Vaping may help some smokers quit, small study says

 
Related

Man who murdered over 70 serial killers, now walks free

You have to know
638 points

Here s why you should always wear socks when you go to bed

You have to know
312 points



Most recent

Una encuesta de Pure Storage revela un aumento en la adopción de la nube nativa para acelerar la ent

Patricia Amaya Comunicaciones
22 points

¿Cómo lograr entrevistas con Bilderberg, Putin y Trump? Los logros de Andrea González-Villablanca

Periodistas Lideres
14 points

Estreno de La última paciente, domingo 7 de julio 2024, Teatro Nuevo Versalles. 5:30 p.m

Benjamin Bernal
12 points

Fraudes financieros ascenderían en 2025 a cerca de USD400 millones en cada país de Latinonamérica

Prensa
8 points

En qué consiste el auto reiki y cuáles son sus beneficios

Saludables
20 points

Descubre cuál es la diferencia entre sublimación y serigrafía

MaríaGeek
8 points

Programa Accelerating Innovation dirigido a StartUps innovadoras en gestión de clientes

Tecnologia
12 points

La industria de motocicletas prioriza la seguridad con nuevas medidas a partir del 2025

Prensa
20 points

76% de las empresas aseguran su ciberseguridad, pero solo 1% logra cobertura total

Prensa
10 points

Catequesis Cristiana Católica Apostólica Romano-Tridentina

I'm Chester O'Brien
14 points
SHARE
TWEET
There's new research suggesting that a switch over to e-cigarettes can help cigarette smokers kick their habit -- even if initially they didn't intend to.

Vaping may help some smokers quit, small study says

The small British study of 40 people "found that vaping may support long-term smoking abstinence," lead researcher Dr. Caitlin Notley, of Norwich Medical School, at the University of East Anglia, said in a university news release.

Still, anti-smoking advocates in the United States stressed that vaping isn't without its own hazards.

First of all, prior research shows that ex-smokers who vape often return to tobacco cigarettes, said Dr. Len Horovitz, a lung specialist at Lenox Hill Hospital in New York City.

And, "while there are certainly more harmful chemicals in cigarette smoke, there is a question of safety in e-cigarettes because of the presence of propylene glycol, and other as yet unidentified compounds," Horovitz said.

In the new study, Notley's group asked 40 people who used e-cigarettes about their tobacco smoking history and prior attempts to quit smoking, and about their vaping habits. The investigation was funded by Cancer Research UK.

According to Notley, the study revealed that vaping provides smokers with "many of the physical, psychological, social and cultural elements of cigarette smoking." Beyond that, vapers described the activity as "pleasurable in its own right, as well as convenient and cheaper than smoking," she said.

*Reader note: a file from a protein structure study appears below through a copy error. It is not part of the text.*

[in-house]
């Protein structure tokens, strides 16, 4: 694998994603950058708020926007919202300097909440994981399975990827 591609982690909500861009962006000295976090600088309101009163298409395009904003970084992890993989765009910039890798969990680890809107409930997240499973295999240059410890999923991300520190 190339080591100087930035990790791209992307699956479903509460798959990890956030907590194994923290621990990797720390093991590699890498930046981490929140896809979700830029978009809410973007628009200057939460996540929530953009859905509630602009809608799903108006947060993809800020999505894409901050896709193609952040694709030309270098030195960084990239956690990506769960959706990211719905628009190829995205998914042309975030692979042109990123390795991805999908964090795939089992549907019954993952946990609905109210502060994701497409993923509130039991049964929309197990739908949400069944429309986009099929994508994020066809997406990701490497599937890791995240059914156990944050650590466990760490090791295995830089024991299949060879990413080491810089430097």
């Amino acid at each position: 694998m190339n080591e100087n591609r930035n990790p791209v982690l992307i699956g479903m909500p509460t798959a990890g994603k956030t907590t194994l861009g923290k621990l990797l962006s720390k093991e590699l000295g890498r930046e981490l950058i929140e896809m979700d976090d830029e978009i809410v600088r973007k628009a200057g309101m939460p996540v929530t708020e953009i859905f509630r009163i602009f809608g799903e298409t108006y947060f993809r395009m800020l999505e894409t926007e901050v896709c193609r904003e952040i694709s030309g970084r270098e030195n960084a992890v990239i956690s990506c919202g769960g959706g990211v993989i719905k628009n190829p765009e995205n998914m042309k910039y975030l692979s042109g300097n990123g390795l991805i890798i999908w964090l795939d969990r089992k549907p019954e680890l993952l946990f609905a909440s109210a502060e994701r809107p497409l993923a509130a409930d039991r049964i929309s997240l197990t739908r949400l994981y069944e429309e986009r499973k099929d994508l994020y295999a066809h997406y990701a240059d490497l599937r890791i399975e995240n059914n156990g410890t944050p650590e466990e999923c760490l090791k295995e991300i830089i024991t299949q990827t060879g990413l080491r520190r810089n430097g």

"But the really interesting thing we found was that vaping may also encourage people who don't even want to stop smoking, to eventually quit," Notley said.

Most of the participants were long-time tobacco cigarette smokers and had tried to quit many times, but about 17 percent said they enjoyed smoking and had never seriously attempted to quit.

"These were our accidental quitters," Notley said. "They hadn't intended to quit smoking and had tried vaping on a whim, or because they had been offered it by friends. They went on to like it, and only then saw it as a potential substitute for smoking."

The findings suggest "that vaping is a viable long-term substitute for smoking, with substantial implications for tobacco harm reduction," according to Notley.

But another U.S.-based anti-smoking advocate agreed with Horovitz that smokers -- and everyone else -- should approach e-cigarettes with caution.

"With regard to their safety, though e-cigarette aerosol generally contains fewer toxic chemicals than the smoke from regular cigarettes, there is still concern," said Andrea Spatarella, of the Center for Tobacco Control at Northwell Health in Great Neck, N.Y.

"The CDC also reports that adult e-cigarette users often do not stop smoking cigarettes completely, but continue to use both a vaping product and cigarettes," she noted. The bottom line, Spatarella said, is that "data analysis on the e-cigarette's utility for long-term smoking cessation remains a work-in-progress."

The study was published June 20 in Harm Reduction Journal.

Fuente: www.upi.com
SHARE
TWEET
To comment you must log in with your account or sign up!
Featured content